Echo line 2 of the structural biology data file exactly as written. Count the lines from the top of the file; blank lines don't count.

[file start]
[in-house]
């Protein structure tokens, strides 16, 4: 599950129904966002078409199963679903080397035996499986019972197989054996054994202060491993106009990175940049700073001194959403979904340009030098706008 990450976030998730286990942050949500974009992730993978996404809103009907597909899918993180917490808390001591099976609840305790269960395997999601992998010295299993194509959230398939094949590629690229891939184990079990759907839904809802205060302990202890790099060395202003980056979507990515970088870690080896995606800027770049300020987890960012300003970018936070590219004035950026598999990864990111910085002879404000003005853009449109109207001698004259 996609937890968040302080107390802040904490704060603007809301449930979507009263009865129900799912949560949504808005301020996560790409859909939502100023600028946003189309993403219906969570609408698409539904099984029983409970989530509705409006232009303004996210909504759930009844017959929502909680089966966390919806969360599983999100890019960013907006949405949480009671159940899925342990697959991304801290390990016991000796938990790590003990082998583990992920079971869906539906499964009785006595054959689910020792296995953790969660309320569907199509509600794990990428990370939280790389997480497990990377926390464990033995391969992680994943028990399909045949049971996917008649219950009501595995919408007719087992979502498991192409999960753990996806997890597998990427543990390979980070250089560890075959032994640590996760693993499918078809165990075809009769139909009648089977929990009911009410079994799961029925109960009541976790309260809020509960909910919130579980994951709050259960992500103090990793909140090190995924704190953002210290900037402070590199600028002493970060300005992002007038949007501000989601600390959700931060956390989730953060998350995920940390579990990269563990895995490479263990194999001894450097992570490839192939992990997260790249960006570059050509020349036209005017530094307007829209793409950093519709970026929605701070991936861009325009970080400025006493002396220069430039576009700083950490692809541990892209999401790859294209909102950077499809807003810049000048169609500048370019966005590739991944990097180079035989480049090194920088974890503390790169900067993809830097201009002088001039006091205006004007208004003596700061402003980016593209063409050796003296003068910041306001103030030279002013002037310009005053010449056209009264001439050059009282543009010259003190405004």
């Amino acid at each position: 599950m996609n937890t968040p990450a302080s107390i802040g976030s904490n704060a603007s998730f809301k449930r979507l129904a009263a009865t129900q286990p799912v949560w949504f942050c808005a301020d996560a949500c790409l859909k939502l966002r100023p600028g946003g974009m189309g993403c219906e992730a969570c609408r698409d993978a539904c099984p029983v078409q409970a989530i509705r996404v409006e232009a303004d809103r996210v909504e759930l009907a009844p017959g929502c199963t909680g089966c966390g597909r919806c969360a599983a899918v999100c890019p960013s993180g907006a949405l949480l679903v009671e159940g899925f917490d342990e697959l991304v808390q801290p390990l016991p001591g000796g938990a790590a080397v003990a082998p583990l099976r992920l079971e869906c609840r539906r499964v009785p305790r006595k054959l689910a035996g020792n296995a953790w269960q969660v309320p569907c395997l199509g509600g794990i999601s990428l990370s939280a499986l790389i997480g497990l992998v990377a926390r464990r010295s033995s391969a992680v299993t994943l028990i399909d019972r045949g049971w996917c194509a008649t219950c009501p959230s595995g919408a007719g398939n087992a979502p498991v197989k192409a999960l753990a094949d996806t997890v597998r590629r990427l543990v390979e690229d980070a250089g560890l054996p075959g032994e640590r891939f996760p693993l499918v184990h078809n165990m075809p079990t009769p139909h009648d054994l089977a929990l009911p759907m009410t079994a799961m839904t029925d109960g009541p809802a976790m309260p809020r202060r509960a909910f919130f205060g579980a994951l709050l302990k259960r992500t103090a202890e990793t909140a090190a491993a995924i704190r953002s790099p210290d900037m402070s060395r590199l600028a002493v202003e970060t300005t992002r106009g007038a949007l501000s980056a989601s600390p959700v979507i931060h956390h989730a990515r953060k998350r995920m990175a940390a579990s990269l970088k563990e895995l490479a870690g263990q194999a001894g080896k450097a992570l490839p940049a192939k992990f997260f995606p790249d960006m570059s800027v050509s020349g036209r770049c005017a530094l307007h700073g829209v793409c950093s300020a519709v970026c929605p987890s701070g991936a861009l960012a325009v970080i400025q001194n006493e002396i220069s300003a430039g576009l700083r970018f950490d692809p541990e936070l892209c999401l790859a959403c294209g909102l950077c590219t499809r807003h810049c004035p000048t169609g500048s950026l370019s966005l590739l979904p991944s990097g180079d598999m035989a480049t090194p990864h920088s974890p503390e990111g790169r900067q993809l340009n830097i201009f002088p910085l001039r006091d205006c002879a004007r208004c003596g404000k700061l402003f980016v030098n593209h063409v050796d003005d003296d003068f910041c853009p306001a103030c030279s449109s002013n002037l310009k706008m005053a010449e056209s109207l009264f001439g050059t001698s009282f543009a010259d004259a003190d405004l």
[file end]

């Protein structure tokens, strides 16, 4: 599950129904966002078409199963679903080397035996499986019972197989054996054994202060491993106009990175940049700073001194959403979904340009030098706008 990450976030998730286990942050949500974009992730993978996404809103009907597909899918993180917490808390001591099976609840305790269960395997999601992998010295299993194509959230398939094949590629690229891939184990079990759907839904809802205060302990202890790099060395202003980056979507990515970088870690080896995606800027770049300020987890960012300003970018936070590219004035950026598999990864990111910085002879404000003005853009449109109207001698004259 996609937890968040302080107390802040904490704060603007809301449930979507009263009865129900799912949560949504808005301020996560790409859909939502100023600028946003189309993403219906969570609408698409539904099984029983409970989530509705409006232009303004996210909504759930009844017959929502909680089966966390919806969360599983999100890019960013907006949405949480009671159940899925342990697959991304801290390990016991000796938990790590003990082998583990992920079971869906539906499964009785006595054959689910020792296995953790969660309320569907199509509600794990990428990370939280790389997480497990990377926390464990033995391969992680994943028990399909045949049971996917008649219950009501595995919408007719087992979502498991192409999960753990996806997890597998990427543990390979980070250089560890075959032994640590996760693993499918078809165990075809009769139909009648089977929990009911009410079994799961029925109960009541976790309260809020509960909910919130579980994951709050259960992500103090990793909140090190995924704190953002210290900037402070590199600028002493970060300005992002007038949007501000989601600390959700931060956390989730953060998350995920940390579990990269563990895995490479263990194999001894450097992570490839192939992990997260790249960006570059050509020349036209005017530094307007829209793409950093519709970026929605701070991936861009325009970080400025006493002396220069430039576009700083950490692809541990892209999401790859294209909102950077499809807003810049000048169609500048370019966005590739991944990097180079035989480049090194920088974890503390790169900067993809830097201009002088001039006091205006004007208004003596700061402003980016593209063409050796003296003068910041306001103030030279002013002037310009005053010449056209009264001439050059009282543009010259003190405004």